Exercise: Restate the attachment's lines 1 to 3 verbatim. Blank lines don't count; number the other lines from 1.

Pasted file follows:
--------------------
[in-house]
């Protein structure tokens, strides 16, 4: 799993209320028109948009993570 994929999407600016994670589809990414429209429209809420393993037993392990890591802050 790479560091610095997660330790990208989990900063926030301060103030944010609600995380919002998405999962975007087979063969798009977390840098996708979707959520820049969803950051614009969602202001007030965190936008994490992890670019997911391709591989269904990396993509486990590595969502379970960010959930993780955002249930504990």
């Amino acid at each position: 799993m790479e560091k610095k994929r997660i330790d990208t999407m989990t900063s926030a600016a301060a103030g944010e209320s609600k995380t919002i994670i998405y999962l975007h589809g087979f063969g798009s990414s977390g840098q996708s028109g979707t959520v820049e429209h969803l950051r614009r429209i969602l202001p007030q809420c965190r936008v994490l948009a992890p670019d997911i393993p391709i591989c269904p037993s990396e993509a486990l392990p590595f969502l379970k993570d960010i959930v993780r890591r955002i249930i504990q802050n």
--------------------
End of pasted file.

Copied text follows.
[in-house]
């Protein structure tokens, strides 16, 4: 799993209320028109948009993570 994929999407600016994670589809990414429209429209809420393993037993392990890591802050 790479560091610095997660330790990208989990900063926030301060103030944010609600995380919002998405999962975007087979063969798009977390840098996708979707959520820049969803950051614009969602202001007030965190936008994490992890670019997911391709591989269904990396993509486990590595969502379970960010959930993780955002249930504990």
């Amino acid at each position: 799993m790479e560091k610095k994929r997660i330790d990208t999407m989990t900063s926030a600016a301060a103030g944010e209320s609600k995380t919002i994670i998405y999962l975007h589809g087979f063969g798009s990414s977390g840098q996708s028109g979707t959520v820049e429209h969803l950051r614009r429209i969602l202001p007030q809420c965190r936008v994490l948009a992890p670019d997911i393993p391709i591989c269904p037993s990396e993509a486990l392990p590595f969502l379970k993570d960010i959930v993780r890591r955002i249930i504990q802050n």